Friday, November 2, 2012

This Week at the Library (2 November)


Being as 5 November falls in a few days, it's finally time for me to do my reading set in tribute to England, and I've been looking forward to it since before July -- though when it came time to order my books, I forgot a couple of the titles I had on my short list. Alas.  I'm currently in the middle of Bernard Cornwell's Excalibur, which has me bowled over. It's not as fantastically dramatic as Enemy of God, but  he's already portrayed the epic battle of Mount Badon, and I'm all a-quiver with anticipation as to how he's going to end the trilogy.

Strictly speaking, Excalibur wasn't part of my planned English reading. That will include Bill Bryson's Notes from a Small Island, about his cultural observations of England, and Watching the English, an anthropological study of English folk which takes offense at Bryson's notes for dismissing English weather as uninteresting.  I had planned to introduce myself to the works of P.G. Wodehouse by reading one of his Jeeves & Wooster collections, but there's always next year. Besides, I'm distracted by the fact that I have two library books out at the same time, and both Demand to be Read Immediately. One is The Mark of Athena, the latest in the Percy Jackson series, and some of my friends know I am partial to the grey-eyed goddess of wisdom.  Given the series' newfound Roman emphasis, it should be interesting...but I must finish Arthur first.  On all this, I found a copy of The High Cost of Free Parking, by Donald Shoup, which I've been wanting to read for quite some time now. It's rather expensive online, selling for $30 even used, but I found law library in Alabama that was willing to check the book out to me through my own, so now I've got it.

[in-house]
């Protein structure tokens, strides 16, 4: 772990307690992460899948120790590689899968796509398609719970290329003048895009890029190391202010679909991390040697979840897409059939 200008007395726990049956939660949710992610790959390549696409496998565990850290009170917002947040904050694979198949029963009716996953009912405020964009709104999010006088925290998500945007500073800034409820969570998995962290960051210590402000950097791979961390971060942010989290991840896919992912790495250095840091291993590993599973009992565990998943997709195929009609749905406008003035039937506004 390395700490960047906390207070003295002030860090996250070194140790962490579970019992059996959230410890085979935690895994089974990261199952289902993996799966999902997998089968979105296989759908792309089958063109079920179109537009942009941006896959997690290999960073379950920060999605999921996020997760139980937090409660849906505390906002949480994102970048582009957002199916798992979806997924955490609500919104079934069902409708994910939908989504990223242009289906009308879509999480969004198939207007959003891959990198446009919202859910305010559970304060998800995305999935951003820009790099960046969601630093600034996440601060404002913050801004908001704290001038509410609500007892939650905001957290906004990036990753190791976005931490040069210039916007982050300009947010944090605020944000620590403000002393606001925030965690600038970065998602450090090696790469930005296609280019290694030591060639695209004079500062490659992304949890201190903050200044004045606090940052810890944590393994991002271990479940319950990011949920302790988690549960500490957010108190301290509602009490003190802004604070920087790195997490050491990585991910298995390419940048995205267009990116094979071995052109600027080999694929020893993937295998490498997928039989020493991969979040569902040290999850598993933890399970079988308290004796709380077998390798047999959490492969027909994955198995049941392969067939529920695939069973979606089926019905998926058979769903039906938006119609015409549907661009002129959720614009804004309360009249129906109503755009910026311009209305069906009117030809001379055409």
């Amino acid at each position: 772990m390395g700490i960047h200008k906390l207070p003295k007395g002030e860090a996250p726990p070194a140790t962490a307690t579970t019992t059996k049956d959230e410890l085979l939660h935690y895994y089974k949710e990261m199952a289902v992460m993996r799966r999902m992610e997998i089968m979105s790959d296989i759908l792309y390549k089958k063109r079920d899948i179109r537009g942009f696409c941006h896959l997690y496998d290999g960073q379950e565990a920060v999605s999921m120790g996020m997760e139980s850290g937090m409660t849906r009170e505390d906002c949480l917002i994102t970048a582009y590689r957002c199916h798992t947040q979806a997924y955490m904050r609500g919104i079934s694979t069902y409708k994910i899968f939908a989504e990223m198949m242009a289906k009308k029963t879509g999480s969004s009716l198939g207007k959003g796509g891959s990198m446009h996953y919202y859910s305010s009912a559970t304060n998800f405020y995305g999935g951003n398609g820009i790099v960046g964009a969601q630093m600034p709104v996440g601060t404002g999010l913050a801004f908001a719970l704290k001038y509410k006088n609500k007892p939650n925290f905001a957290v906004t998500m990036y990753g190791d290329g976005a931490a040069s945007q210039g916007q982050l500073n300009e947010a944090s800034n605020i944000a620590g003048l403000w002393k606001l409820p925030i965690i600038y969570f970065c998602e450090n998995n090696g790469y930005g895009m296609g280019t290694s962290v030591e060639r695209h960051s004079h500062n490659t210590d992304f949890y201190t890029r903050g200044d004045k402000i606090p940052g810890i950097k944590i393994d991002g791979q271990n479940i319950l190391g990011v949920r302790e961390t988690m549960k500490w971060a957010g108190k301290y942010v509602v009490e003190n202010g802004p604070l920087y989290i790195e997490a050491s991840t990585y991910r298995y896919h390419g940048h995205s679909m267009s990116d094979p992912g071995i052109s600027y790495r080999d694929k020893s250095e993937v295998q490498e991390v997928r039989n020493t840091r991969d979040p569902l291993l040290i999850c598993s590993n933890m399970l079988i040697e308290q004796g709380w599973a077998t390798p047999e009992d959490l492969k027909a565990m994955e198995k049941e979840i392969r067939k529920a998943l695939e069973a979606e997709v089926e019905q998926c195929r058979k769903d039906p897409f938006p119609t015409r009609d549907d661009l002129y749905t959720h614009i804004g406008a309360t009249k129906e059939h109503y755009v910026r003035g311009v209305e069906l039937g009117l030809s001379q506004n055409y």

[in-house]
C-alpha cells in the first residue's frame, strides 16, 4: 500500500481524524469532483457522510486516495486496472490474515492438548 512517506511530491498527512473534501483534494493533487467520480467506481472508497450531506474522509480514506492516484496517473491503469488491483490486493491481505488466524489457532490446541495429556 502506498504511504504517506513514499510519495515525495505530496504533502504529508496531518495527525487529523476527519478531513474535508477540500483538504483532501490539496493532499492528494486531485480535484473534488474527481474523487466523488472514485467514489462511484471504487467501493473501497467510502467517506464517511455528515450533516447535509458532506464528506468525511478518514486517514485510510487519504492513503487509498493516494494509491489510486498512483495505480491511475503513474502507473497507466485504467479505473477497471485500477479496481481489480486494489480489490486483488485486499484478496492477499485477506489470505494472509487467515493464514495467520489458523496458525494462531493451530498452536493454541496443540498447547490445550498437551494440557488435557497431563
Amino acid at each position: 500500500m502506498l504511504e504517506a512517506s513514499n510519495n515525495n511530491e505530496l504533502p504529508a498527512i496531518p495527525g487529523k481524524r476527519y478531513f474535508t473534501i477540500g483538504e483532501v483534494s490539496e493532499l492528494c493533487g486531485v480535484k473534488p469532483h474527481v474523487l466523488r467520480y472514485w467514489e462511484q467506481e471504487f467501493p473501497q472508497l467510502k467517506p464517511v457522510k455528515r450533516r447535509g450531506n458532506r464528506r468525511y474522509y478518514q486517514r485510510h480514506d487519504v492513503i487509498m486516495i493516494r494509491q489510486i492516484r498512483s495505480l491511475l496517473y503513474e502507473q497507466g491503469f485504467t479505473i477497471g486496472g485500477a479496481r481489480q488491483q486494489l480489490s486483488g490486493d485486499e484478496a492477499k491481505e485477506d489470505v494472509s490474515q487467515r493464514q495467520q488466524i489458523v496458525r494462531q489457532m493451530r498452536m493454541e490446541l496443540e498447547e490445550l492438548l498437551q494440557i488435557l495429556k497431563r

In short, I have entirely too much to read this weekend, but both the English books both seem breezily fun.  On top of this I've dipped my toe into doing NaNoWriMo, mostly because I've had this fantasy novel in my head for years now and  despite constantly playing scenes from it in my head and tweaking them, I've not actually written anything down.  One problem is that I'm such a pedant that I can't so much as put a star in the sky without thinking "How would that affect this culture's mythology? Can I have months without a moon? And if I don't have a moon, how will this world have predictable seasons?" 

I think next year I will do my English tribute on St. George's day in April, in part so it won't be so close to Armistice Day, and in part because then I can stop explaining to people that yes, I know Guy Fawkes night isn't England's national holiday,  but it's as close as I can find. Besides, St. George's Day seems so charmingly old-fashioned. I don't know if anyone outside of England or an English literature class would recognize the name. (I must confess my curiosity was picqued by that "Once more into the breach" speech in Henry V...)

I've finished Jesus: Apocalyptic Prophet of the New Millennium, and was much impressed by it although it didn't delve into the history of Apocalypticism like I'd hoped. Expect a review for that this weekend.

2 comments:

  1. They keep talking about us having a proper national(istic) holiday but I doubt if enough people will agree on which one to pick.

    St George's Day is probably the most logical thinking about it.

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  2. Speaking of nationalism, I was poking around trying to find information on a holiday mentioned in the Arthur trilogy and fell into some internet backwater called "The Anglo-Saxon Foundation". I don't know if you've ever heard of them, but..*wow*. Talk about disturbing.

    http://rationalwiki.org/wiki/Anglo-Saxon_Foundation
    ^ Safe exposure if you haven't.

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